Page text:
This article originally appeared in Esquire and is reprinted on Longform by permission of the author.
WILLEM. It's a slangy sound, and he's sick of it, actually. After all, it's not his name. Not the name his parents gave him, not the name on his passport. Just a nickname, one of many, and honestly, he likes Willie better. Lots of people call him that. Or Will or Wilbur or whatever. But Willem was the one that stuck, that still clings to him like a burn. "It's a pain in the ass, this name," he says, twirling a glass of red wine. "People don't know how to pronounce it. It's embarrassing. I've thought of changing it back so many times. I hate this idea of an actor having a professional name, but then, so many people already know me as Willem."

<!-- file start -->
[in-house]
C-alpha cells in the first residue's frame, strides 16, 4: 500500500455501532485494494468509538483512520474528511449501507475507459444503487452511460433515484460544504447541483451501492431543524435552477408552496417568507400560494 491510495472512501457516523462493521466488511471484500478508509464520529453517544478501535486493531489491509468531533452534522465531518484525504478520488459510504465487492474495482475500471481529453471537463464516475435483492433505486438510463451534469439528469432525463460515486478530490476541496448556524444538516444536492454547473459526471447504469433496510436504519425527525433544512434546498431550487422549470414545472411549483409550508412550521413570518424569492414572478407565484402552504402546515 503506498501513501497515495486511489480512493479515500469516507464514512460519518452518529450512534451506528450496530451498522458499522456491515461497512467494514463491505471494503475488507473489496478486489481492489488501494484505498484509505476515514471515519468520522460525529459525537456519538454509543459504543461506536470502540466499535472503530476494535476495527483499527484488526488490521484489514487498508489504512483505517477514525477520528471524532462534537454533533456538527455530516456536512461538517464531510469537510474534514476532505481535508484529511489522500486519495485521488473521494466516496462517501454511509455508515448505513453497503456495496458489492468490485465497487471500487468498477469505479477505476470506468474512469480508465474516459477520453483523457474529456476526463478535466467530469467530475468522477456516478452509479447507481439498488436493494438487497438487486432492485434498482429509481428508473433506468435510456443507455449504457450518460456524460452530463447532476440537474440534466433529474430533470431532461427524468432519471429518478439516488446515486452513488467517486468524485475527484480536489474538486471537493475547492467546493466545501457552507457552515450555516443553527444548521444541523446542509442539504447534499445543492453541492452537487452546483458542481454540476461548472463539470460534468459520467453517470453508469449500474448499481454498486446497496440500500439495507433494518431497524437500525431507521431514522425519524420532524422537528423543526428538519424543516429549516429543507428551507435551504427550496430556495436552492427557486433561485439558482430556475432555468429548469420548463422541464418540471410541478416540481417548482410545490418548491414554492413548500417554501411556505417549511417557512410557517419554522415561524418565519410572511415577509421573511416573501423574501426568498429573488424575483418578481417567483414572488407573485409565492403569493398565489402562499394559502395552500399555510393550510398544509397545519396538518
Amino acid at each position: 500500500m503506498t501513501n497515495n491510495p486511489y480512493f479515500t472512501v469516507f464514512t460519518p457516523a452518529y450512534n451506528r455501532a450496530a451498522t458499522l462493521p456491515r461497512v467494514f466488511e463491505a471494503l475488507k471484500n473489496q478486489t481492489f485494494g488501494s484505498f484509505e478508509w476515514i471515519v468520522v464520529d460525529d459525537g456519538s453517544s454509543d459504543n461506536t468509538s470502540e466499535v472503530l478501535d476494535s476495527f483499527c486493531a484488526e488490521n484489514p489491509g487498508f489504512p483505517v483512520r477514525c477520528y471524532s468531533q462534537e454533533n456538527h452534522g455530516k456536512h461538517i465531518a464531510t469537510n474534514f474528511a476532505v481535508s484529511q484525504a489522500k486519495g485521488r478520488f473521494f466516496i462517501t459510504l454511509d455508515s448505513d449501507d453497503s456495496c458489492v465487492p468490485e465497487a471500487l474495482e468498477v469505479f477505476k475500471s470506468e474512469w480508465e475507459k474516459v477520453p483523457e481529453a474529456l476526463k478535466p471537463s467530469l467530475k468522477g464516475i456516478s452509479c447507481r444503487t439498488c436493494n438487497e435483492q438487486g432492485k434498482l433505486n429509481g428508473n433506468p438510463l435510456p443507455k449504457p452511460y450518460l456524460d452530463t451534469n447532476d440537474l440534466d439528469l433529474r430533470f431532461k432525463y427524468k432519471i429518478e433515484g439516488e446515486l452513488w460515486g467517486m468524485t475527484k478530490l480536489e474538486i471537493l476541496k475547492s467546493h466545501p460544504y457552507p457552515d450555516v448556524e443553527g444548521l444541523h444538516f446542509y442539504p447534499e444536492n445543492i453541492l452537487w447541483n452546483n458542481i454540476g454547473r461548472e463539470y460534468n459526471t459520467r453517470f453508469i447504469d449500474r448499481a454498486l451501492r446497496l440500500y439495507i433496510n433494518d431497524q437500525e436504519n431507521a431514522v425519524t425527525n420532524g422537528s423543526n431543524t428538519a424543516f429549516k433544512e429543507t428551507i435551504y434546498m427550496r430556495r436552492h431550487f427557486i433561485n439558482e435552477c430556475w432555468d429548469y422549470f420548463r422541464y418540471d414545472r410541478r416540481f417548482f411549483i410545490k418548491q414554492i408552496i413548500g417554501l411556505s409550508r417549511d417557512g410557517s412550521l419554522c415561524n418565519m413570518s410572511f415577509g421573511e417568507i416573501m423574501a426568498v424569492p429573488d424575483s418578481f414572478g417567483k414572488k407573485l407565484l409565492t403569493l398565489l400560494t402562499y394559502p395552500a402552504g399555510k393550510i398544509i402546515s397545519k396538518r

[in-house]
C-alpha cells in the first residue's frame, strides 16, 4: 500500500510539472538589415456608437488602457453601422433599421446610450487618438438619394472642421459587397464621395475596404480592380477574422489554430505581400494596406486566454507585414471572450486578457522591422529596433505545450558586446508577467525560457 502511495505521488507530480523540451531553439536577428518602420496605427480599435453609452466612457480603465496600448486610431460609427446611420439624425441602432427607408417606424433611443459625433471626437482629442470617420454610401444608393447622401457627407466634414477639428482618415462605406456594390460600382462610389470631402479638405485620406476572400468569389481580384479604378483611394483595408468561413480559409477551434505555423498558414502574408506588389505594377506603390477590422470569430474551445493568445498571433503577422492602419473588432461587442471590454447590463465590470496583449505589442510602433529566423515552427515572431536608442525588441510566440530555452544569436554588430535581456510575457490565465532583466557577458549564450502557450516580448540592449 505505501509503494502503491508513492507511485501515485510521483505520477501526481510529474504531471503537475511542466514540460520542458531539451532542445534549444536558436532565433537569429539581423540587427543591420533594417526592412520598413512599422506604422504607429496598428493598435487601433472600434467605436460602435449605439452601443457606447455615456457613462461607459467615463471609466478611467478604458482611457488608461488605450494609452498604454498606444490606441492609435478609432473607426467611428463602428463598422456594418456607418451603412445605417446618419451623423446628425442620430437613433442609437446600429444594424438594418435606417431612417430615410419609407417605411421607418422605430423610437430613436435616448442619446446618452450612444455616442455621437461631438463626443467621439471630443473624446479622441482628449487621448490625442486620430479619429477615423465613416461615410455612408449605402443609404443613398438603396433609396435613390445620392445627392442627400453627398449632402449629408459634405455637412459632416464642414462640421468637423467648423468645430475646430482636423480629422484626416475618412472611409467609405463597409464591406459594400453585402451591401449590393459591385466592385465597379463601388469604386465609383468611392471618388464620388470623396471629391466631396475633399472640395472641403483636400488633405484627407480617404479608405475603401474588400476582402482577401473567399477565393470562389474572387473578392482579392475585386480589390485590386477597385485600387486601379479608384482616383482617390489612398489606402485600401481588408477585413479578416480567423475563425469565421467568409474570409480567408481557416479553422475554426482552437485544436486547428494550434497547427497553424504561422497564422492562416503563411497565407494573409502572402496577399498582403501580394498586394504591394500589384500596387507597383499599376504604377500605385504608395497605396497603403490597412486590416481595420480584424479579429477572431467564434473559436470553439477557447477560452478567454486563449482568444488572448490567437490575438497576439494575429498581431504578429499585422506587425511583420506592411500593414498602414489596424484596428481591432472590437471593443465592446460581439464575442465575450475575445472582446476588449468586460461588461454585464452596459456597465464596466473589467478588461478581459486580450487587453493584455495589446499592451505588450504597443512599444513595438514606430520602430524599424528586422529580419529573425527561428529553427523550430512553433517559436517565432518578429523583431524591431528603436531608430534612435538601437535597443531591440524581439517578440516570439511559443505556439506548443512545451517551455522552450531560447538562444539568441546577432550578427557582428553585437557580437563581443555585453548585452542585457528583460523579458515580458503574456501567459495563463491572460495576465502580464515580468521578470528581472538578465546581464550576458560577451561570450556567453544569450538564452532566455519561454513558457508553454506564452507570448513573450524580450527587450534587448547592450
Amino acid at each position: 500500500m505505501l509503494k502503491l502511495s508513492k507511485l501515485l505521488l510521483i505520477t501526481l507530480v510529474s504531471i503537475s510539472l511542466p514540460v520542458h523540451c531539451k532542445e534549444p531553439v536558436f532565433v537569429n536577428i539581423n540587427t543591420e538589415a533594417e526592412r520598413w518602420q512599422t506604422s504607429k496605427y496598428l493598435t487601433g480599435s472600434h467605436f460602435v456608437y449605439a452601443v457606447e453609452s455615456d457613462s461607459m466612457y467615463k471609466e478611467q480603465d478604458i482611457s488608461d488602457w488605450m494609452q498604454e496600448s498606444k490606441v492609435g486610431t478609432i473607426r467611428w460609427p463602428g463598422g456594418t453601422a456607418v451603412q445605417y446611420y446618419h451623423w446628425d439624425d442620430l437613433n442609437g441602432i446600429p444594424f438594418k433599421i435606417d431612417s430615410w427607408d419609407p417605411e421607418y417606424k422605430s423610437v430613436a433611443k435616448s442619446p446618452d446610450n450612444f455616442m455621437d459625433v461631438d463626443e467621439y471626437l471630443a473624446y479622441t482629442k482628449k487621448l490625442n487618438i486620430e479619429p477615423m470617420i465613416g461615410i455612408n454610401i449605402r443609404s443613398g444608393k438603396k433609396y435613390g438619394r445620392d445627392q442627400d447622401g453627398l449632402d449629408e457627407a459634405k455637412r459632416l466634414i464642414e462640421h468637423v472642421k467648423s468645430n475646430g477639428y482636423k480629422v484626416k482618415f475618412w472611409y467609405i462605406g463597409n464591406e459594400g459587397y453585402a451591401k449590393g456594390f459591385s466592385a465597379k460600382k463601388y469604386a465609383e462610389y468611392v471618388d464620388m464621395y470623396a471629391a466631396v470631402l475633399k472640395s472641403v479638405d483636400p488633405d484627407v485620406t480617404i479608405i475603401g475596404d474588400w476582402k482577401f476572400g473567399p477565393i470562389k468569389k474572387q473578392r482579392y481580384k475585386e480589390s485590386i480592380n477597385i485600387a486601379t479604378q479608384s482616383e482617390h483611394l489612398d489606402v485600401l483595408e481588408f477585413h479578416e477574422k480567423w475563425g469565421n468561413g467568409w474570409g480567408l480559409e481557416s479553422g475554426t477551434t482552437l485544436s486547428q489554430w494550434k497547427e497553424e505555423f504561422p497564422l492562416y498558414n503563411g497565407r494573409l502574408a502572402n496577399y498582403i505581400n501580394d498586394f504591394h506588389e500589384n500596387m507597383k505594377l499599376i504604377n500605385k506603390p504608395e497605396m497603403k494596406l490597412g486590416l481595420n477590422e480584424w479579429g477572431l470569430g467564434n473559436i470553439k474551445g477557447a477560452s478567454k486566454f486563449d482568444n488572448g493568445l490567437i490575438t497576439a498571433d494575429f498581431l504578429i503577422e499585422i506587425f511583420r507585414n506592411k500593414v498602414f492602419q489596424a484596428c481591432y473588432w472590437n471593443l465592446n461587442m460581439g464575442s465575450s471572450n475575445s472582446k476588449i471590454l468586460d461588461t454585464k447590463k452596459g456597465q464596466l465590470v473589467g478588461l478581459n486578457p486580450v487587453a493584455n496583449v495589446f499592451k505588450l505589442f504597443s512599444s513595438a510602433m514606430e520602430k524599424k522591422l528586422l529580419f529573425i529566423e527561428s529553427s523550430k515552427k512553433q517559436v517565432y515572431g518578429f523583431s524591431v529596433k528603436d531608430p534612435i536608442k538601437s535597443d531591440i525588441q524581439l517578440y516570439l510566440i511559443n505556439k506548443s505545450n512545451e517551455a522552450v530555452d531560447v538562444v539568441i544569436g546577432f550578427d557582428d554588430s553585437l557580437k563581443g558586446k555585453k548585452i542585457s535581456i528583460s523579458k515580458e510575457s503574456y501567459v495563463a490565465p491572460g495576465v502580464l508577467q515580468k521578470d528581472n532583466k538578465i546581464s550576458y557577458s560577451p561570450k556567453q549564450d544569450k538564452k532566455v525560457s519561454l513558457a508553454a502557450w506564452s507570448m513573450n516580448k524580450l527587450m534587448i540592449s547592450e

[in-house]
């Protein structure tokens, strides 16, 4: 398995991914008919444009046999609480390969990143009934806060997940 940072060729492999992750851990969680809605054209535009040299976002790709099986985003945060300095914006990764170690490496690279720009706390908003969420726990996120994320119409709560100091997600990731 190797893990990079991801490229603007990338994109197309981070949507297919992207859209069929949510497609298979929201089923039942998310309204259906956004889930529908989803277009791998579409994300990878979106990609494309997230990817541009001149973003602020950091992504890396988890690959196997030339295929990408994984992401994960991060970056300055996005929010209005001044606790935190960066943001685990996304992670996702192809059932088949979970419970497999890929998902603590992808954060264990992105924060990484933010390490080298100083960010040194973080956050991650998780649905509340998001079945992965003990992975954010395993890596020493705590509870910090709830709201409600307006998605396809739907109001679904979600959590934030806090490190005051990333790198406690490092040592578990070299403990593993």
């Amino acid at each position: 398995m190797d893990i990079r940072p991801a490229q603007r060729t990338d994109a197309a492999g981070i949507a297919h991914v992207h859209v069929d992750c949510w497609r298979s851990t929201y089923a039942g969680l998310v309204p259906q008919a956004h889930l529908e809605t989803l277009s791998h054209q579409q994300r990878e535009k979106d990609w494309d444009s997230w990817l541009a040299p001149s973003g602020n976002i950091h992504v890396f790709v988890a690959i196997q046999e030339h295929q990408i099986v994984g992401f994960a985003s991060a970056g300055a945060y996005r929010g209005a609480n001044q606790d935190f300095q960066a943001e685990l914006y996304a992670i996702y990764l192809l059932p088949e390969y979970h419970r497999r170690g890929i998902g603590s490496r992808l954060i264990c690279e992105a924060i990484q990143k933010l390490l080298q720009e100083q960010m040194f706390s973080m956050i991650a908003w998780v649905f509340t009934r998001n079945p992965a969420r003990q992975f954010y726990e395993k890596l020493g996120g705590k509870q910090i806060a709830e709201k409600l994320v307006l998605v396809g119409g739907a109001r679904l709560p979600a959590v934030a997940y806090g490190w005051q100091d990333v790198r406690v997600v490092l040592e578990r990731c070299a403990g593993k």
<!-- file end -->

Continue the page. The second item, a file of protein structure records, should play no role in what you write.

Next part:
He's sitting in a hellhole of a pizza joint on the southern coast of Spain, where the beer is warm and the wine is cheap and the waitress has a crush on him. He's trying to relax after a long day on the set, but when the name thing comes up, he tends to get stuck on it. What bugs him most is that he only has himself to blame. After all, he's the one who picked the name, twenty years ago, when he was younger and a little bit pretentious. To be honest, it was even worse than that. The first time he spelled it, it was Gwyllum. What a pompous idea that was. Makes him cringe just thinking about it now. But he was in college then, trying like hell to reinvent himself, to shuck the name he shared with his father: William. It came off too bland, reminded him of his hometown in the farmlands of northern Wisconsin. He was done with that place, done with the unsophisticated kid he had been there. He didn't yet know who he wanted to become, but he knew he wanted to be someone different, and changing his name seemed like a good start. So one day, he was flipping through an issue of TV Guide and he saw a name in the listings, a weird, Welsh-looking name, the name of a monster on the show The Outer Limits. He liked the way the name looked. So he wrote it down, made it his own. He would be Gwyllum Dafoe.